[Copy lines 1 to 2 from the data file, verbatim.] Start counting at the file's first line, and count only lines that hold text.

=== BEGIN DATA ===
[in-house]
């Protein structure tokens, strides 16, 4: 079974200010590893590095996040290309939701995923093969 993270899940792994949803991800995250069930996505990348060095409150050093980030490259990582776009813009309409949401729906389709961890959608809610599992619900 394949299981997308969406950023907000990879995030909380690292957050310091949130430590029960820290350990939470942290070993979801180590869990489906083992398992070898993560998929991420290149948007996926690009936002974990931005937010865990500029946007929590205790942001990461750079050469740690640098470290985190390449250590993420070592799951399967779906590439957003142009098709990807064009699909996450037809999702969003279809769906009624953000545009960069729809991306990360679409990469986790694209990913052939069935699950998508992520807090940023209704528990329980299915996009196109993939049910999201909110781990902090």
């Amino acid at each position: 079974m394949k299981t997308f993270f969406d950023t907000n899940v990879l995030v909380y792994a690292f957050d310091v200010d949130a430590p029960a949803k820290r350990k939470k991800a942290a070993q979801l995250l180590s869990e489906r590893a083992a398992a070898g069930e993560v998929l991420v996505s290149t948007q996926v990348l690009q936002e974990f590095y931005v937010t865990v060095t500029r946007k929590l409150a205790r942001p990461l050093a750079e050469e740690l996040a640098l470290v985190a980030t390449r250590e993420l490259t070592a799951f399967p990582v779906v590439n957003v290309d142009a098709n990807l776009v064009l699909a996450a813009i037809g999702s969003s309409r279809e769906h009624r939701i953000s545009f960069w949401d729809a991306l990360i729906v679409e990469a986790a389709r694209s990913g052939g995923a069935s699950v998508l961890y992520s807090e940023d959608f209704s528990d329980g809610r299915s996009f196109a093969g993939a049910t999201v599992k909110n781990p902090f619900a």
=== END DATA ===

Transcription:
[in-house]
């Protein structure tokens, strides 16, 4: 079974200010590893590095996040290309939701995923093969 993270899940792994949803991800995250069930996505990348060095409150050093980030490259990582776009813009309409949401729906389709961890959608809610599992619900 394949299981997308969406950023907000990879995030909380690292957050310091949130430590029960820290350990939470942290070993979801180590869990489906083992398992070898993560998929991420290149948007996926690009936002974990931005937010865990500029946007929590205790942001990461750079050469740690640098470290985190390449250590993420070592799951399967779906590439957003142009098709990807064009699909996450037809999702969003279809769906009624953000545009960069729809991306990360679409990469986790694209990913052939069935699950998508992520807090940023209704528990329980299915996009196109993939049910999201909110781990902090």